The stochastics indicator is one of the most popular Forex indicators. This classic indicator was developed in the 1950s by a trader named George Lane. Essentially the indicator meaAsures the closing price of an instrument against a range over a specified lookback period and registers momentum as either overbought or oversold.
The indicator, which is a bound oscillator, has two thresholds. The upper threshold, set at 80 indicates price is overbought and the lower threshold set at 20, registers price as oversold. There are two lines moving on the indicator, the K line which is the faster lookback and the D line which is the longer lookback. When the K line crosses above the D-line, it is a bullish signal, and when the K line crosses below the D line, it is a bearish signal.
The indicator can be a fantastic tool for catching key reversal points and is used in many different technical setups. The setup we are going to look at here combines some stochastic reading with some basic chart patterns.
The double top is a classic bearish reversal pattern which essentially highlights the failure of price to break past a key resistance point and a reversal in sentiment.
The pattern essentially forms an “M” and can either have a deep reaction low between the two tops or a shallow reaction low.
Price trades up to make an initial high before selling kicks in and price reverses lower. Buyers then step back in and drive the price back up to test the initial high, however, once again selling kicks in and this time drives price meaningfully lower.
This pattern is found at a lot of key bearish reversal points at either a change in trend or at the exhaustion point within a correction.
The stochastic indicator can make a fantastic filter for trading this pattern. Essentially, the dynamic we want to see is price retesting the resistance level, to create the double top, with stochastics displaying bearish divergence.
A bearish divergence is where price is testing a former high or making a new high, but the stochastics indicator is putting in a lower high. This indicates to us that bullish momentum has weakened and suggests that price is likely to reverse from the level instead of breaking out above it.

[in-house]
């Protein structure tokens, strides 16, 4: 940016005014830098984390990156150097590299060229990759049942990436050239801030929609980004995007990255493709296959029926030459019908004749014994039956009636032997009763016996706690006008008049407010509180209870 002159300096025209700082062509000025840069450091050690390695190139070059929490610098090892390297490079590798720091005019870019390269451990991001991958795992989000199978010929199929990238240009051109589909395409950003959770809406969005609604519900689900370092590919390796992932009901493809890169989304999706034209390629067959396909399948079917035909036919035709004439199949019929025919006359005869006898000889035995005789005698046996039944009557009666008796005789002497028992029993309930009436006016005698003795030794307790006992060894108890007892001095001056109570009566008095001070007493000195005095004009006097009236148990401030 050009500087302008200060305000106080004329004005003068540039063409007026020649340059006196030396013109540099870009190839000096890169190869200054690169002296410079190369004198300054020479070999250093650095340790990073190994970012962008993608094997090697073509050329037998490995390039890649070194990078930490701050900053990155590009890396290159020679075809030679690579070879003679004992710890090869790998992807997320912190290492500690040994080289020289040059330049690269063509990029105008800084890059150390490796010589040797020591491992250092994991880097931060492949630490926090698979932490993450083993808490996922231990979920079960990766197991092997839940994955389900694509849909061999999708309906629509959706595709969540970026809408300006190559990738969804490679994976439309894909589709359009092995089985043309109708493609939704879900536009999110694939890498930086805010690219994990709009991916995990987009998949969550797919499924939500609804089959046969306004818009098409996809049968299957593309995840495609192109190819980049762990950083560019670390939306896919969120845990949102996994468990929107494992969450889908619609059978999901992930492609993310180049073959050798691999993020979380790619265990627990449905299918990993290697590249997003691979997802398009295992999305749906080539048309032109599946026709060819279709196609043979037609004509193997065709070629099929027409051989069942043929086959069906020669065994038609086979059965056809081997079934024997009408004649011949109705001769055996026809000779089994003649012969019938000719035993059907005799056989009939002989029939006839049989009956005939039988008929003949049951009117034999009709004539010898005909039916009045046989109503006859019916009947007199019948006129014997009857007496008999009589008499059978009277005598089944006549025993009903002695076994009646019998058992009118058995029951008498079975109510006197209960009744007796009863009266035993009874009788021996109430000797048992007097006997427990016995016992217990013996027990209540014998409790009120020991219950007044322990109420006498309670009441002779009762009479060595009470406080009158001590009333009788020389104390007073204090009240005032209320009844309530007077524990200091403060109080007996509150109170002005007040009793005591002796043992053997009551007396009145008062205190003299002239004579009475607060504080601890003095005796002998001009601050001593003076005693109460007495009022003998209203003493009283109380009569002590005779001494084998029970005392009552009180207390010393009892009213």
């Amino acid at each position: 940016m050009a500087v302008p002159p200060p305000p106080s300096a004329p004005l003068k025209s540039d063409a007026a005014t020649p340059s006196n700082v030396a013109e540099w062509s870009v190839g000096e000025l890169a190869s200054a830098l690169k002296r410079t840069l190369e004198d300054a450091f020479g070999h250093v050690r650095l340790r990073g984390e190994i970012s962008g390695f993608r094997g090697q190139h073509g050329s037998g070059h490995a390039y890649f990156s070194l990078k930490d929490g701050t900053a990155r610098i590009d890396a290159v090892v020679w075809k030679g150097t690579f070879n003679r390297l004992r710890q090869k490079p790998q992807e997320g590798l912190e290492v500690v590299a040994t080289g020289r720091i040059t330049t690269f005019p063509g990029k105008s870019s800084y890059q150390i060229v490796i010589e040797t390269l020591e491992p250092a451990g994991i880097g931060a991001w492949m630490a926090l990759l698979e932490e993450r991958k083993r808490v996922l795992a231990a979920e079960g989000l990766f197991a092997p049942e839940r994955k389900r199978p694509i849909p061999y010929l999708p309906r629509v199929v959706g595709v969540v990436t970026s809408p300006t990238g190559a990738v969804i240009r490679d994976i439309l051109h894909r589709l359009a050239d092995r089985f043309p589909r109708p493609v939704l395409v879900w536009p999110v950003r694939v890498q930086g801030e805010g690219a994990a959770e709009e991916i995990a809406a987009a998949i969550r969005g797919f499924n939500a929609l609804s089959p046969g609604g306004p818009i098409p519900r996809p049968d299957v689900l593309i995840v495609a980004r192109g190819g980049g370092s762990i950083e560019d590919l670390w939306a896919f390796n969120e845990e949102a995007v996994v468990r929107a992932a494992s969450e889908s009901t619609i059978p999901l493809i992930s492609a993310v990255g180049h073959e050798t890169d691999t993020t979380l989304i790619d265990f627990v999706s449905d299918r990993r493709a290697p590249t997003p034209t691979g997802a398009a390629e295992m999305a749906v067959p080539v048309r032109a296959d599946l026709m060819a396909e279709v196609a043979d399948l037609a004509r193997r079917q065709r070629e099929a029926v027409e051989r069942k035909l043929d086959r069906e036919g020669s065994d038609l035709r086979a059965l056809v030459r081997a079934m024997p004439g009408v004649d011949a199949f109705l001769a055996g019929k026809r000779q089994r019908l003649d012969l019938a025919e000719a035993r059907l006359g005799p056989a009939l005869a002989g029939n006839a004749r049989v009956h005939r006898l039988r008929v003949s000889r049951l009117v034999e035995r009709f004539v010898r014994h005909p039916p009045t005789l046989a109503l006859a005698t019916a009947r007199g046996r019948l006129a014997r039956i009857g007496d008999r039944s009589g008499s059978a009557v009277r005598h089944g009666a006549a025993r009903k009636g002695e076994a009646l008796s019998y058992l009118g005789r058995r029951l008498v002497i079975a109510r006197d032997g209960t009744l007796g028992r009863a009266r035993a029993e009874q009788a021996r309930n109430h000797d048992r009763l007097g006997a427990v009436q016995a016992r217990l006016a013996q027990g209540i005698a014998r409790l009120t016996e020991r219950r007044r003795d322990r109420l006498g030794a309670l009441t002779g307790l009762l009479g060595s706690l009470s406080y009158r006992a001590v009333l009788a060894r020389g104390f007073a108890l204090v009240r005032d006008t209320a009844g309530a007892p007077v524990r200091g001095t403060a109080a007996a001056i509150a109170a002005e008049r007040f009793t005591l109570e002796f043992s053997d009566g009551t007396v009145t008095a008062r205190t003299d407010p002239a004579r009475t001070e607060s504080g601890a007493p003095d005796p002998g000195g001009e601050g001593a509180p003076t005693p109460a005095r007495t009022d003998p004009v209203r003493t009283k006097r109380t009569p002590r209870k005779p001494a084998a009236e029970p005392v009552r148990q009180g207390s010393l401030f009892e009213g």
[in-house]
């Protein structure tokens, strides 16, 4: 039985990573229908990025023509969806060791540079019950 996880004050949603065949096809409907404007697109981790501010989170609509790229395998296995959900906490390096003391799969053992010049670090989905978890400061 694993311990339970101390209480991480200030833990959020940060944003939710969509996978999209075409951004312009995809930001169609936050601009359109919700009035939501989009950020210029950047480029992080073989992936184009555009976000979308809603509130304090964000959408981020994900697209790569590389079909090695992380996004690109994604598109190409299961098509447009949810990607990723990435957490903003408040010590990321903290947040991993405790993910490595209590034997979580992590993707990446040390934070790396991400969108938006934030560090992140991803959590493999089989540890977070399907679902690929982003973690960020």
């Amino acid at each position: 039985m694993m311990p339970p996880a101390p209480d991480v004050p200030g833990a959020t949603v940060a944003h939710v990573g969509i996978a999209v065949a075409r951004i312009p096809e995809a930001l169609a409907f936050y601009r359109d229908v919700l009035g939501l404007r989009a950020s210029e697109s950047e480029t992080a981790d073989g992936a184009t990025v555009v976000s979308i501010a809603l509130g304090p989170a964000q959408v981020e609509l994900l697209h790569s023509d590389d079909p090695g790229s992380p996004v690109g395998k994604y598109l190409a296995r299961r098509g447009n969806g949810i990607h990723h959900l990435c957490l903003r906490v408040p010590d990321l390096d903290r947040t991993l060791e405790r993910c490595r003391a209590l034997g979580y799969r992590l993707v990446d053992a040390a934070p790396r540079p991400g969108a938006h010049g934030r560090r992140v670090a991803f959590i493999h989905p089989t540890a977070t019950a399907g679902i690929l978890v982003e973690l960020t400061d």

In the above chart, we have a fantastic example of this setup. Price has traded up to test a previous high, giving us our double top formation yet as you can see, the stochastics indicator has put in a much lower high indicating a dramatic weakening of bullish momentum and from that point price reverses lower.
There are a few ways you can trade this setup.
The first is simply looking to short price as it breaks down from the second top as a reversal play.
The second is looking to trade price as it breaks down through the reaction low put in between the first and second top. This is a breakout play.
The third is looking is to trade price as/if it retests the broken reaction low.
Finally, you can look to trade price as it breaks down through the low of the structure, what we call the neckline of the pattern. Again, you can also look to trade a retest of the broken low if it happens.
The setup also works in reverse with double bottoms which form a “W” shape.
This time, we are looking for price to test a prior support level with bullish stochastic divergence suggesting that a reversal is likely to occur.
In the above example, the price has come back down to challenge a prior support low and even pierces slightly below the initial low, however, the stochastics indicator signals that the move is lacking bearish momentum as the indicator has put in a higher low.
This is a classic technical setup and demonstrates how you can combine some simple chart pattern reading with some indicator reference to identify opportunities in the market. The use of a dual filter approach is a more conservative way to trade as we need the presence of both the chart pattern and the indicator reading to give us entry to the market.